Microsoft has been moving in the same direction as well, securing a whopping US$10 billion deal to provide cloud computing services to the Department of Defence last year, making the tech behemoth one of the US government’s largest defence contractors.
I’m sure this would have put a smile on the faces of Silicon Valley luminaries such as Peter Thiel and Eric Schmidt, who have been calling for exactly such cooperation and more between Big Tech and the US government.
Besides the obviously lucrative nature of these deals, there is another major reason for this seachange in the relationship dynamics between the American Big Tech and the US government:
China’s uber-effective use of its Big Tech companies almost as de-facto arms of the state has, in equal measure, spooked and inspired the Americans to do the same. China’s ingenious integration of its decisive, autocratic government and its ambitious, innovative tech companies is making it the world’s first “Super State”, propelling a reactionary wave of American tech nationalism.
This bristling rivalry isn’t about owning ever bigger, more destructive weapons (although there’s still a component of it), but rather, it’s about having more data and through that, more influence over people – both within its borders and abroad.
So this brings us to Malaysia. I bet you can’t name a single Malaysian who doesn’t use any or even a majority of these services: WhatsApp, Facebook, Instagram, Gmail, Microsoft Outlook, WeChat and Tiktok. No, your grandmother doesn’t count.
The problem is, these modern communication essentials are exclusively of American and Chinese origin. How long would it take before the treasure trove of Malaysian data that’s being handled by these Big Tech behemoths trickle into the hands of their two (cold) warring parent countries, or maybe even nefarious entities within them?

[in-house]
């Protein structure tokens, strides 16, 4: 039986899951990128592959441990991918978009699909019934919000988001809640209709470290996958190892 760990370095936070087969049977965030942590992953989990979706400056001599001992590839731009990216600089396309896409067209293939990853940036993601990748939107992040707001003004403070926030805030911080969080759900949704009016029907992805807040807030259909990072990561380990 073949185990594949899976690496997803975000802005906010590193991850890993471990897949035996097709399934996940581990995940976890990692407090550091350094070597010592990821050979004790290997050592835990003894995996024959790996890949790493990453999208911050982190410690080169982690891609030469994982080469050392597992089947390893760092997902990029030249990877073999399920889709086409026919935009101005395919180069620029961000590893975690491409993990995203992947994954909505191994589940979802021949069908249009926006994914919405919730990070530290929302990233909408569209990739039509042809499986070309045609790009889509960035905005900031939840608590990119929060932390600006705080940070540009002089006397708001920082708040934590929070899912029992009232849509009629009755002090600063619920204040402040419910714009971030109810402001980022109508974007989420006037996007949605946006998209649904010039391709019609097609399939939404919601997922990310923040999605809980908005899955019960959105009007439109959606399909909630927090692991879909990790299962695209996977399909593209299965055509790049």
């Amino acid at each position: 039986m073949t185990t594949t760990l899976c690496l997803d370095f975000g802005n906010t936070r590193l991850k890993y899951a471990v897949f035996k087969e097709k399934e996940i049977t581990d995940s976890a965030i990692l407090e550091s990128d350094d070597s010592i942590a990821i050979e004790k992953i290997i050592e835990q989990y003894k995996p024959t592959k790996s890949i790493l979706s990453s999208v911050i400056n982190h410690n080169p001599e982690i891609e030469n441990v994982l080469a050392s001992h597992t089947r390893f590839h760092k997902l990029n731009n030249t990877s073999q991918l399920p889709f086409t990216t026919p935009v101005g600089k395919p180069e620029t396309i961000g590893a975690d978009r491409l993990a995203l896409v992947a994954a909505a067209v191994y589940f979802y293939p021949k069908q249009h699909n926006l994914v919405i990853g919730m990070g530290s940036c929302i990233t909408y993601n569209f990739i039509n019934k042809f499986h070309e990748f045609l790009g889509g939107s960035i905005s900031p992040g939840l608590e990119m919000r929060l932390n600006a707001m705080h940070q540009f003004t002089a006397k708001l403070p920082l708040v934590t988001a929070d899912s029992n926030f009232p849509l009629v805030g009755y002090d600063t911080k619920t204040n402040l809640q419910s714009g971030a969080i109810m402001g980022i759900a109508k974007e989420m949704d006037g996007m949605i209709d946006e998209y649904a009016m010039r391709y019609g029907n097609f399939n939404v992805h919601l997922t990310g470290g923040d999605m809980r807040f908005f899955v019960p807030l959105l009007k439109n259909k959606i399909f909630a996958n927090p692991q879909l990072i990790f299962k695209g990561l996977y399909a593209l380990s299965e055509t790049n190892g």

There’s plenty of precedence for this. Edward Snowden exposed how the US National Security Agency (NSA) used the cover of the Patriot Act and the threat of terrorism to snoop on its own citizens.
Additionally, the Facebook-Cambridge Analytica scandal showed how the political consultancy Cambridge Analytica was able to illegally obtain the data of more than 87 million Facebook users. Among other things, they used this data to sway voter sentiment during the 2016 US presidential election and the Brexit referendum.
In China, the separation between corporation and state is becoming increasingly illusory and, therefore, it is not inconceivable that their Big Tech-derived data is being shared with the government.
Reports say that Communist Party cells are considered mandatory in many companies, with their business leaders expected to follow a “one post, double duty” principle, which expects them to act in the best interest of both the company and the Communist Party.